EU launches legal action against UK over Northern Ireland protocol


Brussels has launched legal action against the UK over the Northern Ireland protocol, as relations between the two sides deteriorate over Boris Johnson’s plans to rip up the provision in his 2020 Brexit deal with the EU.

The European Commission announced on Wednesday it would resume a previously paused legal action against the UK for failing to implement full border checks for goods arriving in Northern Ireland from Great Britain.

These were set up by the protocol, the part of the Brexit deal that covers trading arrangements in the region, which is intended to prevent a hard border on the island of Ireland.

The commission’s moves were unveiled by vice-president Maroš Šefčovič after London published legislation this week that would in effect rip up much of the protocol by eliminating some border checks, sidelining the European Court of Justice and giving British ministers powers to override the agreement.

The infringement proceedings could ultimately lead to fines against the UK.

“There is no legal, nor political justification whatsoever for unilaterally changing an international agreement,” said Šefčovič. “Let’s call a spade a spade: this is illegal. The UK bill is extremely damaging to mutual trust and respect between EU and UK. It has created deep uncertainty.”

The Biden administration has urged the British prime minister and EU leaders to find a negotiated settlement.

Johnson justifies the legislation on the basis that “urgent” action is needed to stabilise the peace process in Northern Ireland; pro-UK unionists oppose the internal UK trade border on the Irish Sea.

But on Wednesday the British prime minister’s allies admitted they were in no rush to hold a second reading of the Northern Ireland protocol bill — its first House of Commons hurdle — saying only they expected it before the summer break.

Johnson wants to put pressure on the Democratic Unionist Party, the biggest loyalist party, to commit to returning to the frozen NI power sharing executive at Stormont before he holds the second reading.

One minister said it was possible the bill could even remain on hold until the autumn unless the DUP signalled it was ready to return to the executive. “It is up to the DUP to step up,” the minister said.

“We at least need evidence they are on a glide path,” said one government official, who said the legislation was intended to safeguard the 1998 Good Friday Agreement, which created the new political framework.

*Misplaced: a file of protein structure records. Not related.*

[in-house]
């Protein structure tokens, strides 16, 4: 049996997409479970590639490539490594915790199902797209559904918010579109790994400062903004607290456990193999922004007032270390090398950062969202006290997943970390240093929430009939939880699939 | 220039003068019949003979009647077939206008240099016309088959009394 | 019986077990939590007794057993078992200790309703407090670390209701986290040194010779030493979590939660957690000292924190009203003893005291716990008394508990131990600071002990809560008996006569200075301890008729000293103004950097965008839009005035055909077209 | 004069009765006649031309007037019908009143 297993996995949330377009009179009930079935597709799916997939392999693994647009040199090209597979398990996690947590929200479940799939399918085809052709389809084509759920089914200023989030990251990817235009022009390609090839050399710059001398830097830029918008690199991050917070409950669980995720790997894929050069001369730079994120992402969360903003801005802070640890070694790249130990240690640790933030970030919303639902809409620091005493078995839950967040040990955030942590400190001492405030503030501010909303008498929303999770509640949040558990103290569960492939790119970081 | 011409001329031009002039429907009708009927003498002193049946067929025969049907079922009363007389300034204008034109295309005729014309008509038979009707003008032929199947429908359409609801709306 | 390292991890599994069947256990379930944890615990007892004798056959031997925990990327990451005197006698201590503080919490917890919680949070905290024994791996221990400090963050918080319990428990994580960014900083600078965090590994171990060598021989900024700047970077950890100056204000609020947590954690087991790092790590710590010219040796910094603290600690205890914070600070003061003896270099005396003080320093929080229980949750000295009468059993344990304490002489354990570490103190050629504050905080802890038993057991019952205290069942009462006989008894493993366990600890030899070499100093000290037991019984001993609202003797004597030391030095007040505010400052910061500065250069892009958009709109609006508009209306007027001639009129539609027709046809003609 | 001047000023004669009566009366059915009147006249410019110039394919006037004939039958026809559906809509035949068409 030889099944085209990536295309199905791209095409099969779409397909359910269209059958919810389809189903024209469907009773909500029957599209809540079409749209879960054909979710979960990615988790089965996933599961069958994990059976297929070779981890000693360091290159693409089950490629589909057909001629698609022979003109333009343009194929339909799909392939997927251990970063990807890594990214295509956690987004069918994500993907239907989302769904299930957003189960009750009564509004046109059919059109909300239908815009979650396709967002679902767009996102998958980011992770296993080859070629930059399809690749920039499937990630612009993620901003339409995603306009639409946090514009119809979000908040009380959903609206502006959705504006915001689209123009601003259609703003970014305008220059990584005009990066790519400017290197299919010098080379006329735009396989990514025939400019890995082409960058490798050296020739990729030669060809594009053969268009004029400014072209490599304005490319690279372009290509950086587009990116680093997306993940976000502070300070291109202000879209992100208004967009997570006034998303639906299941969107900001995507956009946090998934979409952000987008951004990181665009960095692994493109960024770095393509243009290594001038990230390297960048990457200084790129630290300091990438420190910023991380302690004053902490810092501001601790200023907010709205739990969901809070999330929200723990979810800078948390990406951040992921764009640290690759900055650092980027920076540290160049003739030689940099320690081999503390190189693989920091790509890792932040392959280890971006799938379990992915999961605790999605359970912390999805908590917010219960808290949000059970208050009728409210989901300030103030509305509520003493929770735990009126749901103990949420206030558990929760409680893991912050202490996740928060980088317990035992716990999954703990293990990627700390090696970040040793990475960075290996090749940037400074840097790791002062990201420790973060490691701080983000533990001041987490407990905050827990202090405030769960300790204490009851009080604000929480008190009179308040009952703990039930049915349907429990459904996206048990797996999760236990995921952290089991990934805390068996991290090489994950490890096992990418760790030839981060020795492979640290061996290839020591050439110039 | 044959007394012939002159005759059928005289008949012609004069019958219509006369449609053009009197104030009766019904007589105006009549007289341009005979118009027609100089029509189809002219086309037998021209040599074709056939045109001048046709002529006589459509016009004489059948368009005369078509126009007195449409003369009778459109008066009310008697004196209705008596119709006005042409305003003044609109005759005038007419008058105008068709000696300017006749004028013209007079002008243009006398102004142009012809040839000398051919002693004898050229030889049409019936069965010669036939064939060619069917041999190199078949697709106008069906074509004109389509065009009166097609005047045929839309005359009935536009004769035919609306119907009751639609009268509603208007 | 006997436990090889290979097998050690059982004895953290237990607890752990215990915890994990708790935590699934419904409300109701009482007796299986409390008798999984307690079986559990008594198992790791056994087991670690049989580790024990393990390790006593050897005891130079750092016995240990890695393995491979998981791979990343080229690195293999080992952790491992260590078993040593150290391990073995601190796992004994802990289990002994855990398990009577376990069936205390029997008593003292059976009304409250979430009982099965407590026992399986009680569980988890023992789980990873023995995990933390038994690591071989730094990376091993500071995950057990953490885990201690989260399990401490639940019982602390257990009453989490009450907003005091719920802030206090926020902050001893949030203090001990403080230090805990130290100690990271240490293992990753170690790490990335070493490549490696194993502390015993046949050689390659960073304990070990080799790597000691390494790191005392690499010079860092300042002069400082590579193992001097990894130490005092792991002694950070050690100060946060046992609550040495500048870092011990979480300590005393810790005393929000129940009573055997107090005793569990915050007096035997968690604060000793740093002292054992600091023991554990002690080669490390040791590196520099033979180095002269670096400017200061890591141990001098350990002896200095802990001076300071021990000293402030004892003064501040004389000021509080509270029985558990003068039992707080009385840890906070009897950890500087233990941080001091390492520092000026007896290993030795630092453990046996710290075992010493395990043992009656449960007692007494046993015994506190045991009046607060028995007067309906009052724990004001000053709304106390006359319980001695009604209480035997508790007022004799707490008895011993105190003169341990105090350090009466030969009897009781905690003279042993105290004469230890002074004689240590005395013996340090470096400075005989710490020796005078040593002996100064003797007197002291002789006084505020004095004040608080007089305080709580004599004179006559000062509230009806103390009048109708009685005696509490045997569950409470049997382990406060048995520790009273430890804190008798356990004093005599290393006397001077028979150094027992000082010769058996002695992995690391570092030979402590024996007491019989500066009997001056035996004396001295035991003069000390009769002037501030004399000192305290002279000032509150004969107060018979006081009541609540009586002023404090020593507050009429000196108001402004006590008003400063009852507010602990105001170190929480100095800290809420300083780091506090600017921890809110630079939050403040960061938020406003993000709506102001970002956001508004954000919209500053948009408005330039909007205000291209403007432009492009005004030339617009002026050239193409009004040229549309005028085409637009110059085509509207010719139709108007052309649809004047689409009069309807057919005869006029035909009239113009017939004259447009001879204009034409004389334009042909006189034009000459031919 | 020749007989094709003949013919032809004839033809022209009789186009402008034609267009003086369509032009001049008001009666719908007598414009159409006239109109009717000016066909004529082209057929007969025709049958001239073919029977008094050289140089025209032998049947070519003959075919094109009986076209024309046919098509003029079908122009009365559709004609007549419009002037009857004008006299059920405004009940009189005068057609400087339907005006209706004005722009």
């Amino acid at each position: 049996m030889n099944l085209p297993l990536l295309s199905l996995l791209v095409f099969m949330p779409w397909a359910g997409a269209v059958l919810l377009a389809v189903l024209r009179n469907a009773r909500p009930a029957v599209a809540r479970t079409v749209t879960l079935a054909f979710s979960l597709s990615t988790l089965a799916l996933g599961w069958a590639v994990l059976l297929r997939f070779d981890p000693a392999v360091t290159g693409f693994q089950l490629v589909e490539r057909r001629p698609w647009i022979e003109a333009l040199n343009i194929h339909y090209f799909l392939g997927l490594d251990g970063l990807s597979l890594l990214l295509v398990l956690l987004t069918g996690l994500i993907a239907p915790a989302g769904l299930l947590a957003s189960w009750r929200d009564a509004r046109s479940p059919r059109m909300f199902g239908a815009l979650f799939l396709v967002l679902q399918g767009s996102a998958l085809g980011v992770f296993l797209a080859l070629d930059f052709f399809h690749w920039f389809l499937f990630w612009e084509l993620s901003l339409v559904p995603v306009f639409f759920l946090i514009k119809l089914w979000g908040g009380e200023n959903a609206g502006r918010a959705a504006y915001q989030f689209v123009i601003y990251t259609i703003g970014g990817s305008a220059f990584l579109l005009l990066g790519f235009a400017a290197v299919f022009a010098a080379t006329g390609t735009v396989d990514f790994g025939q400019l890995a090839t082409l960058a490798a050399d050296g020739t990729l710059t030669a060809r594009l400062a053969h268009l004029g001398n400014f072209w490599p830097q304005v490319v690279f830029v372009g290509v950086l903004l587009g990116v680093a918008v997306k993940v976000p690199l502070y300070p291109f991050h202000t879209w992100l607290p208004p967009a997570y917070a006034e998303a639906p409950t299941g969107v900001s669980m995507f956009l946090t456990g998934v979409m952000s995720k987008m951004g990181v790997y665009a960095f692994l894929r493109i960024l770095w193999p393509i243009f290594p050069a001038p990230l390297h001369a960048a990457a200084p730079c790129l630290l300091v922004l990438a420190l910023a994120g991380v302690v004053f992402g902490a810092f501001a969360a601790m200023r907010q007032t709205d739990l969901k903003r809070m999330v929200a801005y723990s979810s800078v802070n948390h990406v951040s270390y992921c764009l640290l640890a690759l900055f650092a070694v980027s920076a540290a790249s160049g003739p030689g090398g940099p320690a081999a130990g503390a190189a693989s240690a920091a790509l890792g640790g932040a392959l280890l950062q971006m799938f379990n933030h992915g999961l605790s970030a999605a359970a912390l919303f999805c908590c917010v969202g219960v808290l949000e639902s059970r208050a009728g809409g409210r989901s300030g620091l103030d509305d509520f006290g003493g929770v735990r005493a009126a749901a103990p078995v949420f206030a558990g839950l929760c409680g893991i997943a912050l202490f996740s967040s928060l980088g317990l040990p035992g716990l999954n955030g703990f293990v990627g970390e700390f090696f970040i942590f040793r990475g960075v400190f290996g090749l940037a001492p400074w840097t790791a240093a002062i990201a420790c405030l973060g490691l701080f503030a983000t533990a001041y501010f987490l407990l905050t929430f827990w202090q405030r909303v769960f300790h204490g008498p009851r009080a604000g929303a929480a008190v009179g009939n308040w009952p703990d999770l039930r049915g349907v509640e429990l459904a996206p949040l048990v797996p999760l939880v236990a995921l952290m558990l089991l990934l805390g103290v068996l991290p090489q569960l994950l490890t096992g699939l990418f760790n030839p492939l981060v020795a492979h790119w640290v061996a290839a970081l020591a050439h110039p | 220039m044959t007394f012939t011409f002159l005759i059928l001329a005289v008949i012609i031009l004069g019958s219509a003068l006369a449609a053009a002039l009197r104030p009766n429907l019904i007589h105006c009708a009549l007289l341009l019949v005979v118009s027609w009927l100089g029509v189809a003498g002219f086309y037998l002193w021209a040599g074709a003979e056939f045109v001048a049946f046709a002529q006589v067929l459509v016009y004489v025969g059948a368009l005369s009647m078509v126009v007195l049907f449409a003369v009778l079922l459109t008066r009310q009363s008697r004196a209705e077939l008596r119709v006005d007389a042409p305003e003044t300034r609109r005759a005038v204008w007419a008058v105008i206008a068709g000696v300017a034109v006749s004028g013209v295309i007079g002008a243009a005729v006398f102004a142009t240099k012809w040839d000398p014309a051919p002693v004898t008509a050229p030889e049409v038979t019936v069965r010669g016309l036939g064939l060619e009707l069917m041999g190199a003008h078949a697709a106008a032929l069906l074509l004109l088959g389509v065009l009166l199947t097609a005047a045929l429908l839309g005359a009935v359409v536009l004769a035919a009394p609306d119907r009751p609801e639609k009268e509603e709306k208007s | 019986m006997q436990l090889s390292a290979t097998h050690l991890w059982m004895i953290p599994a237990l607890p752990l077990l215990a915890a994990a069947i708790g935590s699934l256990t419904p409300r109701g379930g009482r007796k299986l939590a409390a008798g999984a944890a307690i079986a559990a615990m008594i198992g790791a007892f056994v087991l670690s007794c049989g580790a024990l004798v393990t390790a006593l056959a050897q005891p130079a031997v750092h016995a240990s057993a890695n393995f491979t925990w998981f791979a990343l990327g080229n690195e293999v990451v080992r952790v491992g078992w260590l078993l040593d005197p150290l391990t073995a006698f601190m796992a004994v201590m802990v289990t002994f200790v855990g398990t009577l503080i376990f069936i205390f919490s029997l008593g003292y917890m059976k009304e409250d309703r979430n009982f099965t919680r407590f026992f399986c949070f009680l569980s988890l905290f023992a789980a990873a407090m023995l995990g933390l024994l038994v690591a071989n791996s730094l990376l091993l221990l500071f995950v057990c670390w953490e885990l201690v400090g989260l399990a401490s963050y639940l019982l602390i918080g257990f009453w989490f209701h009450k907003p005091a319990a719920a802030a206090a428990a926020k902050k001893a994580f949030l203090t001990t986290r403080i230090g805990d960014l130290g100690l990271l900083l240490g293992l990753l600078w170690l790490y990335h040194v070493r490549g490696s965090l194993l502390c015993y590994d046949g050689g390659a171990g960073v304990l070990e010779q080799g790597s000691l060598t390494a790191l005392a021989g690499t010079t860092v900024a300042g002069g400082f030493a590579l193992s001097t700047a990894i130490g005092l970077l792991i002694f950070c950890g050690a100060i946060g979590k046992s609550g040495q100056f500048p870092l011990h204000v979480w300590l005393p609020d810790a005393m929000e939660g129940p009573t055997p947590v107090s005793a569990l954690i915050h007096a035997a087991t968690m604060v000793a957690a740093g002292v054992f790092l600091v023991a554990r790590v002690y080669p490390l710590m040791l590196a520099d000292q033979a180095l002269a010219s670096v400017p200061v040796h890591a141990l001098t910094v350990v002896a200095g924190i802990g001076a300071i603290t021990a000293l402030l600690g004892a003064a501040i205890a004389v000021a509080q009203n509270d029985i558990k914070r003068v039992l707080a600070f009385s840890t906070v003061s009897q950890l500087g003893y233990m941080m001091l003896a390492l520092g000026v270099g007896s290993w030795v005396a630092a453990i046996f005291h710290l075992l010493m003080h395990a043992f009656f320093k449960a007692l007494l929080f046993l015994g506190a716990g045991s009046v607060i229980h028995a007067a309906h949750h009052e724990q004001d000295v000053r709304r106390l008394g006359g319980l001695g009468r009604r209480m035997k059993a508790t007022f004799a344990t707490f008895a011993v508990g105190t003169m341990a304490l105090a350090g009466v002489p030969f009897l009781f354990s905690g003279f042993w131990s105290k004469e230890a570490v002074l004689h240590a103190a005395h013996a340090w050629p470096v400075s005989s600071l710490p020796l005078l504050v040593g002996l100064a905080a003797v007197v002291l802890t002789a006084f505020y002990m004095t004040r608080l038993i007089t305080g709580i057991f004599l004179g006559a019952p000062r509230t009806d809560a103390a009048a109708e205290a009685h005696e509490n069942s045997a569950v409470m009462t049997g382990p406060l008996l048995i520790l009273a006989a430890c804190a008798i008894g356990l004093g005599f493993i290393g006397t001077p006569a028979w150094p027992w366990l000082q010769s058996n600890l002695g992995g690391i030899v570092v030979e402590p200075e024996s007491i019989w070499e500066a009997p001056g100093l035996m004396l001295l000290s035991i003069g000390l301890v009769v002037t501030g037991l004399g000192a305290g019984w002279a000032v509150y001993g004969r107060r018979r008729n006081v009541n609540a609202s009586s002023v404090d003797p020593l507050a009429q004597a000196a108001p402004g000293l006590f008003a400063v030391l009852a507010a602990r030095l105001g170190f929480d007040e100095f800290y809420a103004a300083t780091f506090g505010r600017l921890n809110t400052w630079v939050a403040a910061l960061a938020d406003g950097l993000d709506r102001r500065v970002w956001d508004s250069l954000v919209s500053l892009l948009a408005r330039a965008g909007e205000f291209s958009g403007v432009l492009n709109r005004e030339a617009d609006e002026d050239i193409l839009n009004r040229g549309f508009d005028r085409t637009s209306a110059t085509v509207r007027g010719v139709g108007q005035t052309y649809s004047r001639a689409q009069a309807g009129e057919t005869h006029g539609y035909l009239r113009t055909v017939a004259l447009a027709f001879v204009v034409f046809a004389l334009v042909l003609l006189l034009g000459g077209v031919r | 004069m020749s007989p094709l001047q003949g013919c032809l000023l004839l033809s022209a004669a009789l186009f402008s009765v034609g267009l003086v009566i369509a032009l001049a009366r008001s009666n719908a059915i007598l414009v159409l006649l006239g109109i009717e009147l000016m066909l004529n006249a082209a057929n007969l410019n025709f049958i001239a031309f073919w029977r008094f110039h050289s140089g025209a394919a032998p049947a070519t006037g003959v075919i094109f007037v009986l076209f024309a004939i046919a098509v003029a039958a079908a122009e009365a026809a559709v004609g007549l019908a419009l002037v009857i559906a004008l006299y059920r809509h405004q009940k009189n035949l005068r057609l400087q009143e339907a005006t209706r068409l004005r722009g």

The DUP has welcomed the legislation but not guaranteed it will rejoin the power-sharing executive with Sinn Féin, the nationalist party which won May’s elections.

DUP leader Sir Jeffrey Donaldson argues he has a mandate to stand firm — a recent Lucid Talk poll for the Belfast Telegraph found 92 per cent of DUP voters and three-quarters of unionist voters overall said the party should only return to the assembly and executive if the protocol is scrapped or significantly altered.

People familiar with the party’s thinking cite distrust of the UK government. “If it hadn’t broken its word so many times to the people in Northern Ireland, then maybe things would be different,” said one.

The UK said the EU’s decision to relaunch the legal case against Britain was disappointing, adding that it would prefer “a negotiated solution” to the dispute over the protocol.

But Šefčovič said the commission had been holding back from launching legal action for the past year “because we were seeking constructive solutions”.

While he added that measures already included in the protocol could smooth trade frictions, the British government said that the EU’s proposals to resolve the dispute “were the same proposals we have been discussing for months” and “in many cases . . . take us backwards from current arrangements”.

An EU infringement procedure can last several months before a case is referred to the EU’s top court, which can impose fines.

But the EU also has other means of pressure, such as increased checks by national customs authorities on goods coming from Britain.

If Johnson manages to get the legislation enacted into law, the EU could impose tariffs on British goods, or ultimately even end parts of its post-Brexit trade deal.

Johnson is also embroiled in a separate dispute with the European Court of Human Rights — separate to the EU — which on Tuesday issued an injunction to halt a UK deportation of migrants to Rwanda.

The British prime minister has left open the “option” of withdrawing from the European Convention of Human Rights, the treaty the ECHR enforces, and which is embedded in the Good Friday Agreement. Number 10 insisted Johnson was “very alive to the need to protect” the 1998 Belfast agreement.



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